We always knew Zoe, our Jack Russell Terrier, was smart, but it wasn't until a couple years ago that we realized she's also a brilliant entrepreneur. After all, it was Zoe who gave us the idea for Pet Airways.

With Zoe as part of our family, planning vacations was always a little more complicated. Visiting out-of-state friends or relatives required sophisticated logistics. Weekend getaways always had to be close to home.

It wasn't Zoe's fault of course. It was the airlines'. There was simply no safe way for Zoe to comfortably fly with us. She's not a big dog. Just a little one. But a little too big to fit under the seat.



Robin of Berkeley, a political changer from lefty to righty, reflects on her first Thanksgiving:

Being a Leftist means honing in on every possible injustice. Never-ending gripes and grievances are the glue that keeps progressives cemented together.

But then, three years ago, the bottom fell out of my life. Slowly but surely, it dawned on me that everything I had held as sacrosanct was a lie. I woke up -- and now I behold the world with fresh eyes. Consequently, I am celebrating my First Thankful Thanksgiving.

Instead of laser-focusing on every unfairness, I am now moved by life's bounty. I finally see my great fortune in being born in this country, in this moment in time. Although I used to lambaste the United States and everything it stood for, I realize that I was like a spoiled child -- ungrateful, mean-spirited.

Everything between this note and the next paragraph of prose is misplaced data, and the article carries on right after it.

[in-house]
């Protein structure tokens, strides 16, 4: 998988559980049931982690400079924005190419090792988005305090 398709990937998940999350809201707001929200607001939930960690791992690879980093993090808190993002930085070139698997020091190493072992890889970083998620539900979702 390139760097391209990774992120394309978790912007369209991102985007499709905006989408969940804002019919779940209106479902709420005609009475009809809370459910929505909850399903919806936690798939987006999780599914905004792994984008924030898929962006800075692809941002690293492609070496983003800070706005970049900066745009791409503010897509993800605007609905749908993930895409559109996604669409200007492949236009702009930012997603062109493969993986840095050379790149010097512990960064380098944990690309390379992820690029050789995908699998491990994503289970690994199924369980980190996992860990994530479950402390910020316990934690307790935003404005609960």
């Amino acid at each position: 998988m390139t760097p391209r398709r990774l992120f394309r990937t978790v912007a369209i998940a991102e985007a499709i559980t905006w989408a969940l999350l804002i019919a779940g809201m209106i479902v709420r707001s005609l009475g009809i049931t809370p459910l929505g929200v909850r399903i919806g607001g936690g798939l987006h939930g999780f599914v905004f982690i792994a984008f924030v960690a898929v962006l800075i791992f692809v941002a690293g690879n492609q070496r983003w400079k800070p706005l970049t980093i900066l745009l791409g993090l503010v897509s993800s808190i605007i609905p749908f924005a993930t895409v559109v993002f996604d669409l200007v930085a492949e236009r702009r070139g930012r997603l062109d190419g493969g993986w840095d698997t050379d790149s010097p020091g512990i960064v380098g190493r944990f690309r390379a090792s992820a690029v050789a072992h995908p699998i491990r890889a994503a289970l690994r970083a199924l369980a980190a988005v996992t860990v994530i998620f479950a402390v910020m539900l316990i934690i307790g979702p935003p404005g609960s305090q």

Nexus of Yuk

The 2010 edition of the Minnesota Vikings have failed. Today’s debacle was pathetic. The defensive secondary might as well have been waving checkered flags at the Packer receivers.

Favre might still have enough ability to play in the NFL, but he would have to work for the full season. Coming in late meant he was never in sync with the team. The defensive line did not live up to the hype. I didn’t share the faith in the promise of Sidney Rice as a savior for the receiving corps. He had one good year, which proves nothing much. And don’t get me started on the lousy decisions of the head coach…

At least Adrian Peterson has cured his fumble problem. Watching him play is still a treat.


Profitable Policy

Dinocrat has a good explanation of how U.S. trade and tax policies have worked to drive manufacturing and employment to foreign lands. Like so many issues, rhetorical framing makes it difficult to have a genuinely curious discussion.

One of the first points to get past is a notion that foreign governments are scheming and evil. Some may be, but in the general case of trade, they’re just making more effective policy choices. It isn’t that the foreigners are malicious, but that the United States is stupid.


SWPL Radio

Public radio annoys me. It is a bastion of the kind of self-satisfied smugness that I see in most of my lefty neighbors. It is a church of superficial diversity that excommunicates anyone (see Juan Williams) for the sin of Differing Opinion.